US Markets

Futures point to weak open on Wall Street; tax news in focus

Key Points
  • On Thursday, all major U.S. indexes posted sharp declines, on the back of concerns that a corporate tax cut could be delayed
Stock futures point to extension of Thursday sell-off

U.S. stock index futures pointed to a lower open Friday, as investors digested the latest news surrounding the U.S. economy.

Dow Jones industrial average futures fell 49 points, while S&P 500 and Nasdaq 100 futures declined 9.5 points and 20 points, respectively.

In the previous trading session, all major U.S. indexes posted sharp declines with the Dow falling 101 points, on the back of concerns that a corporate tax cut could be delayed.

Traders work on the floor of the New York Stock Exchange (NYSE) on July 17, 2014 in New York City.
Spencer Platt | Getty Images News | Getty Images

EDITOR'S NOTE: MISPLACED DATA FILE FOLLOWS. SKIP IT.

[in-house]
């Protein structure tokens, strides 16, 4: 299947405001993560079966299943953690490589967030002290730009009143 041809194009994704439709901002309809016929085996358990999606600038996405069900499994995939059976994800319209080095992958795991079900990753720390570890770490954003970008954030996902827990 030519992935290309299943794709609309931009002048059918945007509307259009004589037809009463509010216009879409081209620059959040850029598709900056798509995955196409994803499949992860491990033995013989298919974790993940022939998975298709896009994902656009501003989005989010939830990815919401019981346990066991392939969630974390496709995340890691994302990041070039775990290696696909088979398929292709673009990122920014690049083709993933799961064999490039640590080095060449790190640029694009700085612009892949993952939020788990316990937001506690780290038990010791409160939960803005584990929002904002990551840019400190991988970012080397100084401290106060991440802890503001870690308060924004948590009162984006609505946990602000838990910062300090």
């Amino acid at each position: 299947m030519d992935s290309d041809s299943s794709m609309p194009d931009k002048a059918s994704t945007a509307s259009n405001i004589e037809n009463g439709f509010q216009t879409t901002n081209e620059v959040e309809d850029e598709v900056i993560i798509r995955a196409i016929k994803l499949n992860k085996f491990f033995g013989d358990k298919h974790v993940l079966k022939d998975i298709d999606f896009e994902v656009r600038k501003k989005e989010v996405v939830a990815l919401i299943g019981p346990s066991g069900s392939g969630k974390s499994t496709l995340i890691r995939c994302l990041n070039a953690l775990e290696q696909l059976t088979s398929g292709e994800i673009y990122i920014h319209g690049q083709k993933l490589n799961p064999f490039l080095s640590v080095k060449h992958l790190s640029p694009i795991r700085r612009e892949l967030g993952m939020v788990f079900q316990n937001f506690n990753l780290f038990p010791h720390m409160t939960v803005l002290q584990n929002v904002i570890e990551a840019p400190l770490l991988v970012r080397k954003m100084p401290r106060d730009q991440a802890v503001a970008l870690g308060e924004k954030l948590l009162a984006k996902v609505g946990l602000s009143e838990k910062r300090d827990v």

A proposed plan by Senate Republicans would push chopping the corporate tax rate from 35 percent to 20 percent until 2019. Republicans argue that the reduction will assist in motivating firms to keep their operations within the U.S., boost salaries and be able to employ more people.

The move, however, is seen as contradicting with another bill which is currently working its way through the House.

Elsewhere, President Donald Trump continues his trip across Asia Friday. On the last trading day of the week, the incumbent brought the topic of trade to the table in Vietnam.

Speaking at the Asia-Pacific Economic Cooperation summit in Vietnam, Trump stated that while the U.S. was ready to make bilateral deals with countries in the Indo-Pacific region, this would only be on the foundation of "mutual respect and mutual benefit," adding that the States could no longer tolerate chronic trade abuses.

After a bumper week of corporate earnings, Friday delivered a lighter load than usual. JC Penney released quarterly results that were better than expected, sending the stock 7 percent higher before the bell.

Meanwhile in data news, consumer sentiment data is set to be released at 10:00 a.m. ET.

Overseas, European stocks dipped lower during early market trade, while markets in Asia finished mostly in the red.

—CNBC's Jacob Pramuk contributed to this report